“General Hancock is one of the handsomest men in the United States Army,” wrote Regis de Trobiand in July 1864. “He is tall in stature, robust in figure, with movements of easy dignity … In action … dignity gives way to activity; his features become animated, his voice loud, his eyes are on fire, his blood kindles, and his bearing is that of a man carried away by passion – the character of his bravery” (Tucker 246-247). Winfield Scott Hancock impressed his superiors and his soldiers alike. After the Battle of Williamsburg, General George B. McClellan wrote to his wife, “Hancock was superb today.” “Superb” stuck with him throughout the war. However, like many other great Civil War leaders, the public’s high regard disintegrated after the war. Today he is highly esteemed again, with memorials such as the renaming of the courthouse square in his old home town, “General Winfield Scott Hancock Square.”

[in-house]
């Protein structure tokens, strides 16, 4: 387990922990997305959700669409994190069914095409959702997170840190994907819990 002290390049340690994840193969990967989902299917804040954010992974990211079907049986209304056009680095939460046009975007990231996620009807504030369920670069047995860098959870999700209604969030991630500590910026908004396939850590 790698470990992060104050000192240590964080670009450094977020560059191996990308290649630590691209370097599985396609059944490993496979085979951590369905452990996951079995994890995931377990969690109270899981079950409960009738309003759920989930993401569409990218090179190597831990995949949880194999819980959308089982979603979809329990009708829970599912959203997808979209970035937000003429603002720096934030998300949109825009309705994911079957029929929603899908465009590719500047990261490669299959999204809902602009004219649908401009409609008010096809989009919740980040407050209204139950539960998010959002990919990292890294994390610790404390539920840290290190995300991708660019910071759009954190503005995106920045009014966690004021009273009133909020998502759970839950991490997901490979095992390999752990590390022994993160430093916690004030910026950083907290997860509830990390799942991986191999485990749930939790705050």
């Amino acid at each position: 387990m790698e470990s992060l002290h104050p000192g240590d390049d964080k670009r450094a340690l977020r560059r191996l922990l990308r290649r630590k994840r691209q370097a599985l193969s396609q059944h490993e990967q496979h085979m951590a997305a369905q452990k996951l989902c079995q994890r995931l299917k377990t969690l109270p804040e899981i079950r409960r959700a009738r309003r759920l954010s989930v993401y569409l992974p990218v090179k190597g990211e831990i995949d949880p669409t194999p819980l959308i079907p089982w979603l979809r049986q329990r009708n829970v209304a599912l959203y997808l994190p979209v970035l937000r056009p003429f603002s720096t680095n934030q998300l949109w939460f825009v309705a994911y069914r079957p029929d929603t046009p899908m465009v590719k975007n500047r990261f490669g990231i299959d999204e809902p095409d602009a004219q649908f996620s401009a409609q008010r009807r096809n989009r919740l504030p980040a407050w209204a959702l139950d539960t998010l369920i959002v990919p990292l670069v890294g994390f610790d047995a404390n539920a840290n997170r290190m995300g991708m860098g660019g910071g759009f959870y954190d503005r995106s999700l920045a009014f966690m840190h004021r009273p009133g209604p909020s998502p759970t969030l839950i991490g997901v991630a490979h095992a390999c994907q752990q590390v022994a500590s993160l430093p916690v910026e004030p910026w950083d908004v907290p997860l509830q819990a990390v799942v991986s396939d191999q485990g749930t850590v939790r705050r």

Hancock graduated from West Point in 1844, 18th in a class of 25. He served in the Mexican War and was honored for his bravery at the battle of Churubusco. When the war began he was serving at Los Angeles, struggling to keep Union ammunition from Southern sympathizers. He was assigned to be General Robert Anderson’s quartermaster in Kentucky. Thankfully for the Union, Gen. McClellan recognized Hancock’s potential and made him a Brigadier General in William “Baldy” Smith’s Division.
On May 5, 1862, Hancock took the initiative in the Battle of Williamsburg and occupied two abandoned redoubts. Despite an overall Union loss, Hancock’s reputation skyrocketed because of this battle. During the September 17, 1862 Battle of Antietam, Hancock was ordered to command mortally wounded Gen. Israel Richardson’s division at the sunken Road. In November he was promoted to Major General.